Monday, January 16, 2012

Hope is the thing with feathers...reminisces of poetry class

HOPE is the thing with feathers
That perches in the soul,
And sings the tune without the words,
And never stops at all,

And sweetest in the gale is heard; 5
And sore must be the storm
That could abash the little bird
That kept so many warm.

I’ve heard it in the chillest land,
And on the strangest sea; 10
Yet, never, in extremity,
It asked a crumb of me.

Thanks to the folks at, I have access to Emily Dickinson. I found her this morning in my Modern Poems anthology (she is a precursor to the moderns, with Walt Whitman, Yeats, Gerard Manley Hopkins...) This poem was not in the poems anthologized, nor the one I was looking for, I don't know what it was. I'd know it when I saw it.

I need to get a copy of Miss Dickinson's poetry in book form, but for now, the Internet will do. My Modern Poetry class was my sophomore year at Carlow, and Sister Maureen was my professor. She never gave A's, but I got them from her. It was about that time that I realized I needed a harder school. I wish I had gone to see her after I'd graduated. She died...I should find out more about that, maybe. Her class was where I became an English major. I loved dissecting the poems, looking for why THAT word. She taught us that in a poem, every word means something. So you might as well look up every word in the dictionary, because it's possible that the poet did. Nothing is a mistake, nothing is wasted. I was a new Christian, and I loved all the footnotes in Eliot, finding the Bible verses he referred to. I was happiest, on my bed on my room on the tenth floor of Frances Warde Hall, my Bible on one side, my Ellman/O'Clair* on the other. I suppose I had the dictionary out too. I would then go, at night, to the library, and use one of their eight computers to pound out my papers.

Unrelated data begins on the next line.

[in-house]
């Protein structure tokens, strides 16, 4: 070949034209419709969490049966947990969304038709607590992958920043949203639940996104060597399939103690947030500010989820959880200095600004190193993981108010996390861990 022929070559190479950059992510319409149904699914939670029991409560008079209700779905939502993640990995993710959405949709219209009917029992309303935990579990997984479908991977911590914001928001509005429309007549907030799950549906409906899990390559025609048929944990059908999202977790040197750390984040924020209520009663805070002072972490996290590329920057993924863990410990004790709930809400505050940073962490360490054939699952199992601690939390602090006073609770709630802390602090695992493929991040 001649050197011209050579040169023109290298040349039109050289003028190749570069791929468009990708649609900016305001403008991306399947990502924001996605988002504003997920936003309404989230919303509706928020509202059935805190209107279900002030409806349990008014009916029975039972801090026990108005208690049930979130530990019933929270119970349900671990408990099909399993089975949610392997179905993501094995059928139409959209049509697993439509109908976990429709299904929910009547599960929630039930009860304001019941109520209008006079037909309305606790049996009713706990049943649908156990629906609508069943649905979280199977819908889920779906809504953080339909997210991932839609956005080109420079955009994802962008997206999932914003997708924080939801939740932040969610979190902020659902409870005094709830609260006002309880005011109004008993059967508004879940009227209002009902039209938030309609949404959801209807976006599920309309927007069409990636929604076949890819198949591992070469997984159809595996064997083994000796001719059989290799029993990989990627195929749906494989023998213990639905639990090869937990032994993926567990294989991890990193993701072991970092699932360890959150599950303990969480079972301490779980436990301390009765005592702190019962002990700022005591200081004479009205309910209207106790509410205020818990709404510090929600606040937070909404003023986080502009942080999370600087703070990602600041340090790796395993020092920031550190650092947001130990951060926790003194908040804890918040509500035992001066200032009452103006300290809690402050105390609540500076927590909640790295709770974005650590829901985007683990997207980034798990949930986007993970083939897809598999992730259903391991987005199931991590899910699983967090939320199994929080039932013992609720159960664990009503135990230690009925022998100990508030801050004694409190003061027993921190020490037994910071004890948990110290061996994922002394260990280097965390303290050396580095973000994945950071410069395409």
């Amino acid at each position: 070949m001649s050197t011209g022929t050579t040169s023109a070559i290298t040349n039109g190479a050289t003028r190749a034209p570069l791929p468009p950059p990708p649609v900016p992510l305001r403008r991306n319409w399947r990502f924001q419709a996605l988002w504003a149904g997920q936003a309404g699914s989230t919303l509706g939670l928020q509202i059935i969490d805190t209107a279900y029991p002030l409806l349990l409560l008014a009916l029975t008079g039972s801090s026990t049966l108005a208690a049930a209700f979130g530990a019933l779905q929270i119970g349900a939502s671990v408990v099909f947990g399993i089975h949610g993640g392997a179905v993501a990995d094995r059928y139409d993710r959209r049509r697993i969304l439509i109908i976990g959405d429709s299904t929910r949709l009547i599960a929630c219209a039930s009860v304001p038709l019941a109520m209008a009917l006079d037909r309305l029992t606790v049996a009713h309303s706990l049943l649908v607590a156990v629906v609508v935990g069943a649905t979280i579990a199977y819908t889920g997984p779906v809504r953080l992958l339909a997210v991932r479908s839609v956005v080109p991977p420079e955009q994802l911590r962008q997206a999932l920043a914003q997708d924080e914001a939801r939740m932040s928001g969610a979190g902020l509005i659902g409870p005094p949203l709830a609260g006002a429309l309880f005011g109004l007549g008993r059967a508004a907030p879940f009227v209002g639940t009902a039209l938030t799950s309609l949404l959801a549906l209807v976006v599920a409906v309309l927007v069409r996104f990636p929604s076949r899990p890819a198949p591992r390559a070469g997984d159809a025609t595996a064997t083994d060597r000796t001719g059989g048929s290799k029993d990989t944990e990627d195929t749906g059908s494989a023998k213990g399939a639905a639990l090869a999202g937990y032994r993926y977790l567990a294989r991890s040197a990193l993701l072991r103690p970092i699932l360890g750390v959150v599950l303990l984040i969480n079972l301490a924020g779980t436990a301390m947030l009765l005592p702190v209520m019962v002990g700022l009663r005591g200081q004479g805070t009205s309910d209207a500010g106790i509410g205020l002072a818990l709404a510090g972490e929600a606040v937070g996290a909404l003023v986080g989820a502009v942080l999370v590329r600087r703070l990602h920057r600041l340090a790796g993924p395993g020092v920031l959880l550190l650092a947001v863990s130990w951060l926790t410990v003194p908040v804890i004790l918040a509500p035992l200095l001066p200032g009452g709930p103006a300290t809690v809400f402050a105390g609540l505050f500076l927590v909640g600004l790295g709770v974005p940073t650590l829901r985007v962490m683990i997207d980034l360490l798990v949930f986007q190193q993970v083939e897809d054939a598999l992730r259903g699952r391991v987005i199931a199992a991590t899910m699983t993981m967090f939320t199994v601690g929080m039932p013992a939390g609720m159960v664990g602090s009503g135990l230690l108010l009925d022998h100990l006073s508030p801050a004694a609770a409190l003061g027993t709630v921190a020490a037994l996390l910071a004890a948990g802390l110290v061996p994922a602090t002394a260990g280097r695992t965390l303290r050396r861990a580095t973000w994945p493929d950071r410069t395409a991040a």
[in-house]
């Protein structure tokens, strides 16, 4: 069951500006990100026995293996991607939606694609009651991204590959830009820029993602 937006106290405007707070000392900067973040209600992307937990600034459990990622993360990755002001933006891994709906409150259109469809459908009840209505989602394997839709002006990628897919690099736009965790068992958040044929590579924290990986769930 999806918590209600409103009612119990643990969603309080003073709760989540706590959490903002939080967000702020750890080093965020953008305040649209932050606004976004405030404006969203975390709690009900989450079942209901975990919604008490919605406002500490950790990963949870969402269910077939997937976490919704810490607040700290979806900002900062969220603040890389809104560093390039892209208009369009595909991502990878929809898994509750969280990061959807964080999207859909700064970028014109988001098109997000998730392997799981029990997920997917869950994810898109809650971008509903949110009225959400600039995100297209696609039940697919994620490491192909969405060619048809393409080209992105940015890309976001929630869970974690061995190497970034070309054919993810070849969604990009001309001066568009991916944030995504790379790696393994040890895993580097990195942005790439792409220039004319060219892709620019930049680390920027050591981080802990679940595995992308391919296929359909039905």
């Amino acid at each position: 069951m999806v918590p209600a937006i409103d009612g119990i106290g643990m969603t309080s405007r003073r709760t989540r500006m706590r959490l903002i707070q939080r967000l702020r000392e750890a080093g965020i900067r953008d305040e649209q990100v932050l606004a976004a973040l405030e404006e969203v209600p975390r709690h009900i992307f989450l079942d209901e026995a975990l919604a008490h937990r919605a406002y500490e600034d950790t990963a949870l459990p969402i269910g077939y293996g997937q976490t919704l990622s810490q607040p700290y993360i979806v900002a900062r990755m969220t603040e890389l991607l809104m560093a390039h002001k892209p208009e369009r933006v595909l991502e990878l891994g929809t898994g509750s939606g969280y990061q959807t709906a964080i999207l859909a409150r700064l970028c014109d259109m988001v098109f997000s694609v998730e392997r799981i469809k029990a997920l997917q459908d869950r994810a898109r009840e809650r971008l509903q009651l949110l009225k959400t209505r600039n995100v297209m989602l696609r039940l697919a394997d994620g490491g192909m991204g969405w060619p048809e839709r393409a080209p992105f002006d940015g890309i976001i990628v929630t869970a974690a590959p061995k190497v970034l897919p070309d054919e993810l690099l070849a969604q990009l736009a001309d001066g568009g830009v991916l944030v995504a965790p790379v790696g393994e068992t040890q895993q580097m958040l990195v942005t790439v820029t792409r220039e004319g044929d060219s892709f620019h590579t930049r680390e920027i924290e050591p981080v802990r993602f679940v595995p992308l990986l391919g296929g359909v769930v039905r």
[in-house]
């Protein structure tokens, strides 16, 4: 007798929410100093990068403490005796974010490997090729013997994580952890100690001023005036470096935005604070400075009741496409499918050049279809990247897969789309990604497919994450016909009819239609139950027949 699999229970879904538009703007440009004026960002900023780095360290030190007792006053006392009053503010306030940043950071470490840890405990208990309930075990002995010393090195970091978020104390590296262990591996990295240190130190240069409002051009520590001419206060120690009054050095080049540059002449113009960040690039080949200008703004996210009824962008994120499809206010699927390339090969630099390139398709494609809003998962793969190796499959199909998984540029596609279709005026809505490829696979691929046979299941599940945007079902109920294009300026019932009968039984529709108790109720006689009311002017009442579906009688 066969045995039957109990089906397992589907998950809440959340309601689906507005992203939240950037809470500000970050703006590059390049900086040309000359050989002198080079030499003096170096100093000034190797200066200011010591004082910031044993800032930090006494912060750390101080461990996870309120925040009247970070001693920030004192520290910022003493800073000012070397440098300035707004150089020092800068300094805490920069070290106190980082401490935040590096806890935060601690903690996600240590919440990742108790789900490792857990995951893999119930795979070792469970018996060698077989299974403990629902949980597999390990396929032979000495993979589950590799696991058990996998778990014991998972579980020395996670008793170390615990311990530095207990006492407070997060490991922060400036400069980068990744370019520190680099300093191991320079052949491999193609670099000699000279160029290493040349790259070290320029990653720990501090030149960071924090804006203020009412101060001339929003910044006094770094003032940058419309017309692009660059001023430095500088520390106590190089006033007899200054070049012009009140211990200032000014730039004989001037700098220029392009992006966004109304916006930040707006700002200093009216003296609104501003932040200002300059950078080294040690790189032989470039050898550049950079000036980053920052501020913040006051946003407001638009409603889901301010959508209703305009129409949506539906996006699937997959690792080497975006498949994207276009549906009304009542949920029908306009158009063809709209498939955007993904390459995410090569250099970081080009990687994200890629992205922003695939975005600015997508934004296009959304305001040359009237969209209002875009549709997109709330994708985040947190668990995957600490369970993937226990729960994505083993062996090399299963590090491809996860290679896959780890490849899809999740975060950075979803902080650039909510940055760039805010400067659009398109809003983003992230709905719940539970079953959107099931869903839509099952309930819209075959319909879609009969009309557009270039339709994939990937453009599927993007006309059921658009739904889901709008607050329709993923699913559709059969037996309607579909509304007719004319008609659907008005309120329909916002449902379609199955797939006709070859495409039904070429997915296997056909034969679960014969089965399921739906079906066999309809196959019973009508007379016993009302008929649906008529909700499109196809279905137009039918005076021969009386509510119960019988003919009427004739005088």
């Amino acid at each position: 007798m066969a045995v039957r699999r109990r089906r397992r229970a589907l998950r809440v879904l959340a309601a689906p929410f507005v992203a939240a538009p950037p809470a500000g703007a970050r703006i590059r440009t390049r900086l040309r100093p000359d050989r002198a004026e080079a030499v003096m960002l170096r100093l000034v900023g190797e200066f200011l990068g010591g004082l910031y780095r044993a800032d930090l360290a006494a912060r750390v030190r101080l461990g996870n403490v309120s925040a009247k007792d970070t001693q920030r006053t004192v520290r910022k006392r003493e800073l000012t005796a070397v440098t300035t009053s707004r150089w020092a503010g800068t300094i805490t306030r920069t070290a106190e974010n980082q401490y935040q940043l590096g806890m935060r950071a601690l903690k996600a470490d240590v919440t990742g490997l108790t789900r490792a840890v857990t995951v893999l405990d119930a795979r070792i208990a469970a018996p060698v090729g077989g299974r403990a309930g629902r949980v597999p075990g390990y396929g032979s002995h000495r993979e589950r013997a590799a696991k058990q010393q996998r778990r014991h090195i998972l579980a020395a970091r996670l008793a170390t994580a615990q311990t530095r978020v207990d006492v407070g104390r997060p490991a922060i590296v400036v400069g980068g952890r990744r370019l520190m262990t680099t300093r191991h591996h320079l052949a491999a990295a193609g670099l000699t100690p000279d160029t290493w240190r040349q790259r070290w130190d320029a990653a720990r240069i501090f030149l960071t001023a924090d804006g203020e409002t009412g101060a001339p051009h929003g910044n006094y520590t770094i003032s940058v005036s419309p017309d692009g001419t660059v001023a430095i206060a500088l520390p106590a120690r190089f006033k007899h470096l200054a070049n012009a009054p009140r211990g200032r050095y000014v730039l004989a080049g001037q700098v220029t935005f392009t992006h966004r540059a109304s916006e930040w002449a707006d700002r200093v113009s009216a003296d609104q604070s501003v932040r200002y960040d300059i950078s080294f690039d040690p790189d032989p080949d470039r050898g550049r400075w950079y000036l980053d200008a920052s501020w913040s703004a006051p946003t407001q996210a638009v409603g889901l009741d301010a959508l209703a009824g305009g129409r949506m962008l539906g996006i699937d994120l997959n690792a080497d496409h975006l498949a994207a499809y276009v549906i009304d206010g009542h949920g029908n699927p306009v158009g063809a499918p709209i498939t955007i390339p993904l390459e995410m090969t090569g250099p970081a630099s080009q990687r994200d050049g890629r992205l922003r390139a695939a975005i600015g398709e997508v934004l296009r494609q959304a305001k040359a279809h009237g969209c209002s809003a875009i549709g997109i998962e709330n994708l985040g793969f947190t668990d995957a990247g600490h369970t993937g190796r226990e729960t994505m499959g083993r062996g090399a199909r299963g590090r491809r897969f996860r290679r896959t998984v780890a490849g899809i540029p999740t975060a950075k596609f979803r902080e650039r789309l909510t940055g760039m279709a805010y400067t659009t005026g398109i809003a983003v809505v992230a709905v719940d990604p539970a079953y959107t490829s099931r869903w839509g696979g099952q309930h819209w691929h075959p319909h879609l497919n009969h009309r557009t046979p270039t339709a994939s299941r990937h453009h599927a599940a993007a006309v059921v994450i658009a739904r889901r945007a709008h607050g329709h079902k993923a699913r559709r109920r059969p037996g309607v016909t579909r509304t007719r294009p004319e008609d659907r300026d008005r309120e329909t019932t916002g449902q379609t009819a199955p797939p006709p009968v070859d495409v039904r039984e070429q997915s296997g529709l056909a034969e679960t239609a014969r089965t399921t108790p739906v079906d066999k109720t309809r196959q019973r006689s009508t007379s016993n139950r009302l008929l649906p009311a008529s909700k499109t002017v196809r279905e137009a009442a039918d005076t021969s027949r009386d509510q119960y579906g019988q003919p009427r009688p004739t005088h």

My windows didn't have screens. So some days, when I was bored, I would make a paper airplane and fly it out my window. I had never lived that high up. It was the top floor of the dorms, and from my window, I could see forever. Across the river, to the last working steel mill. All of the roofs of Oakland lay before me. I loved that scene, and I have many photographs that I would just take out my window. Maybe I'll find some and scan them for here.

Writing this, I realize what a different time that was. Students now sit on their beds with their laptops. No need to go to the library for a PC, they have one right here. No need to touch the paper thin pages of the anthology, the dictionary, the Bible, one can find all the poetry one needs (with commentary) online. I hope there are students like me, though, that prefer the feel of paper. For whom writing is partially a workout of the arm, pages of ink across a pad of paper.

*Ellman and O'Clair were the men who wrote Modern Poems. Mine is the Second Edition, from 1989. By the time the second edition went to press, O'Clair was the "Late Professor Emeritus" from Manhattanville College.

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